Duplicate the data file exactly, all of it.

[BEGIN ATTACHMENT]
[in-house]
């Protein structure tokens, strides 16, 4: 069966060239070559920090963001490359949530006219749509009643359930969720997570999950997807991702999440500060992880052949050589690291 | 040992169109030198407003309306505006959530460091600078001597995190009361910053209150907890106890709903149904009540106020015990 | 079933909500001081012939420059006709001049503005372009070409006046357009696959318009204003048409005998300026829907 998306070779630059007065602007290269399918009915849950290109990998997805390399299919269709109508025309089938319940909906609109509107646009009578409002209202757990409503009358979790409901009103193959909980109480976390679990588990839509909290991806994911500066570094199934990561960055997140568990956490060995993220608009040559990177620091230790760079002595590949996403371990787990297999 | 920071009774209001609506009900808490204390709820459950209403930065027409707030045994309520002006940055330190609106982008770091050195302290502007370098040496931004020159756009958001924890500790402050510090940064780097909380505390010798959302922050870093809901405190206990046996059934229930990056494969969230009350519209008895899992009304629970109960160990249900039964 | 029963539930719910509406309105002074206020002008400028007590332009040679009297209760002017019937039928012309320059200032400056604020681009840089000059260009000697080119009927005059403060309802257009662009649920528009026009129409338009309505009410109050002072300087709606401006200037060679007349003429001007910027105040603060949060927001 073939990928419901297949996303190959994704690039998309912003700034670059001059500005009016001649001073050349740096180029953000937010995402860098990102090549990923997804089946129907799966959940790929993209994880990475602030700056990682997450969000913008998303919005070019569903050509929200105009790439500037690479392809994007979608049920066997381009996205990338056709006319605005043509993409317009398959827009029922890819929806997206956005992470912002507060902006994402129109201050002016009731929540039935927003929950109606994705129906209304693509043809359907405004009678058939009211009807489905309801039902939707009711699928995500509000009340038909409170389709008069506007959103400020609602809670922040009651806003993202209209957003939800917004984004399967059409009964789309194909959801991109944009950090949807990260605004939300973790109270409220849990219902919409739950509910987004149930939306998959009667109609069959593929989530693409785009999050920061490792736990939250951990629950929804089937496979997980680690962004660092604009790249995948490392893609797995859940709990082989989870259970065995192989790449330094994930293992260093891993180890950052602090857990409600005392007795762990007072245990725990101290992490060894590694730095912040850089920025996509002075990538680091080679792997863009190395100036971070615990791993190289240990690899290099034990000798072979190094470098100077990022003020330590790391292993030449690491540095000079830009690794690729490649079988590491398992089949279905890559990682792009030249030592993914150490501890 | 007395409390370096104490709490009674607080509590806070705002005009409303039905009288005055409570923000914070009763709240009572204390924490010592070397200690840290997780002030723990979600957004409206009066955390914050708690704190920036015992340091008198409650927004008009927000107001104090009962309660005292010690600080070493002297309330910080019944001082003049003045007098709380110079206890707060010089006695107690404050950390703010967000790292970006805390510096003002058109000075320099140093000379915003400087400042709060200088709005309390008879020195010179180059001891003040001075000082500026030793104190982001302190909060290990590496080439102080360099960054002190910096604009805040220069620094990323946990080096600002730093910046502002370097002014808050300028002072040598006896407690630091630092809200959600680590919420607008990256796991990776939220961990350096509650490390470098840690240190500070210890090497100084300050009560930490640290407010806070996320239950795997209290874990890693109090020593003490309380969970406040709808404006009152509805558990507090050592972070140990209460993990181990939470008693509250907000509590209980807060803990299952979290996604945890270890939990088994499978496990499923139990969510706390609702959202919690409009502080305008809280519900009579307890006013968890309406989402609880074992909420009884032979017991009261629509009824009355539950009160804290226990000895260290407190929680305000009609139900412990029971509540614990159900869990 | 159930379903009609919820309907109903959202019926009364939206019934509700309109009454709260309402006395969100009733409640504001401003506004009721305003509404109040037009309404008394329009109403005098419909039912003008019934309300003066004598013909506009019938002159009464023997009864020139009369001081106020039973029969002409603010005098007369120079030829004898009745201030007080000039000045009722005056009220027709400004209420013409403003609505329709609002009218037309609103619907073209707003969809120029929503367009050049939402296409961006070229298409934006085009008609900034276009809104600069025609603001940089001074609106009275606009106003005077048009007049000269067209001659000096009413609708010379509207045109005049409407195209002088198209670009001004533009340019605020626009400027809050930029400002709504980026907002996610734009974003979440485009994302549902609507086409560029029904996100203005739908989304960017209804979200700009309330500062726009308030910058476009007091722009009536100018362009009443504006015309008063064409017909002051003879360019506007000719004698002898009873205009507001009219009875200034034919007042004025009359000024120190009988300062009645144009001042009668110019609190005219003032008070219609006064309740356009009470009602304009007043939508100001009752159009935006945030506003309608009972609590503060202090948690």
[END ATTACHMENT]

[in-house]
């Protein structure tokens, strides 16, 4: 069966060239070559920090963001490359949530006219749509009643359930969720997570999950997807991702999440500060992880052949050589690291 | 040992169109030198407003309306505006959530460091600078001597995190009361910053209150907890106890709903149904009540106020015990 | 079933909500001081012939420059006709001049503005372009070409006046357009696959318009204003048409005998300026829907 998306070779630059007065602007290269399918009915849950290109990998997805390399299919269709109508025309089938319940909906609109509107646009009578409002209202757990409503009358979790409901009103193959909980109480976390679990588990839509909290991806994911500066570094199934990561960055997140568990956490060995993220608009040559990177620091230790760079002595590949996403371990787990297999 | 920071009774209001609506009900808490204390709820459950209403930065027409707030045994309520002006940055330190609106982008770091050195302290502007370098040496931004020159756009958001924890500790402050510090940064780097909380505390010798959302922050870093809901405190206990046996059934229930990056494969969230009350519209008895899992009304629970109960160990249900039964 | 029963539930719910509406309105002074206020002008400028007590332009040679009297209760002017019937039928012309320059200032400056604020681009840089000059260009000697080119009927005059403060309802257009662009649920528009026009129409338009309505009410109050002072300087709606401006200037060679007349003429001007910027105040603060949060927001 073939990928419901297949996303190959994704690039998309912003700034670059001059500005009016001649001073050349740096180029953000937010995402860098990102090549990923997804089946129907799966959940790929993209994880990475602030700056990682997450969000913008998303919005070019569903050509929200105009790439500037690479392809994007979608049920066997381009996205990338056709006319605005043509993409317009398959827009029922890819929806997206956005992470912002507060902006994402129109201050002016009731929540039935927003929950109606994705129906209304693509043809359907405004009678058939009211009807489905309801039902939707009711699928995500509000009340038909409170389709008069506007959103400020609602809670922040009651806003993202209209957003939800917004984004399967059409009964789309194909959801991109944009950090949807990260605004939300973790109270409220849990219902919409739950509910987004149930939306998959009667109609069959593929989530693409785009999050920061490792736990939250951990629950929804089937496979997980680690962004660092604009790249995948490392893609797995859940709990082989989870259970065995192989790449330094994930293992260093891993180890950052602090857990409600005392007795762990007072245990725990101290992490060894590694730095912040850089920025996509002075990538680091080679792997863009190395100036971070615990791993190289240990690899290099034990000798072979190094470098100077990022003020330590790391292993030449690491540095000079830009690794690729490649079988590491398992089949279905890559990682792009030249030592993914150490501890 | 007395409390370096104490709490009674607080509590806070705002005009409303039905009288005055409570923000914070009763709240009572204390924490010592070397200690840290997780002030723990979600957004409206009066955390914050708690704190920036015992340091008198409650927004008009927000107001104090009962309660005292010690600080070493002297309330910080019944001082003049003045007098709380110079206890707060010089006695107690404050950390703010967000790292970006805390510096003002058109000075320099140093000379915003400087400042709060200088709005309390008879020195010179180059001891003040001075000082500026030793104190982001302190909060290990590496080439102080360099960054002190910096604009805040220069620094990323946990080096600002730093910046502002370097002014808050300028002072040598006896407690630091630092809200959600680590919420607008990256796991990776939220961990350096509650490390470098840690240190500070210890090497100084300050009560930490640290407010806070996320239950795997209290874990890693109090020593003490309380969970406040709808404006009152509805558990507090050592972070140990209460993990181990939470008693509250907000509590209980807060803990299952979290996604945890270890939990088994499978496990499923139990969510706390609702959202919690409009502080305008809280519900009579307890006013968890309406989402609880074992909420009884032979017991009261629509009824009355539950009160804290226990000895260290407190929680305000009609139900412990029971509540614990159900869990 | 159930379903009609919820309907109903959202019926009364939206019934509700309109009454709260309402006395969100009733409640504001401003506004009721305003509404109040037009309404008394329009109403005098419909039912003008019934309300003066004598013909506009019938002159009464023997009864020139009369001081106020039973029969002409603010005098007369120079030829004898009745201030007080000039000045009722005056009220027709400004209420013409403003609505329709609002009218037309609103619907073209707003969809120029929503367009050049939402296409961006070229298409934006085009008609900034276009809104600069025609603001940089001074609106009275606009106003005077048009007049000269067209001659000096009413609708010379509207045109005049409407195209002088198209670009001004533009340019605020626009400027809050930029400002709504980026907002996610734009974003979440485009994302549902609507086409560029029904996100203005739908989304960017209804979200700009309330500062726009308030910058476009007091722009009536100018362009009443504006015309008063064409017909002051003879360019506007000719004698002898009873205009507001009219009875200034034919007042004025009359000024120190009988300062009645144009001042009668110019609190005219003032008070219609006064309740356009009470009602304009007043939508100001009752159009935006945030506003309608009972609590503060202090948690």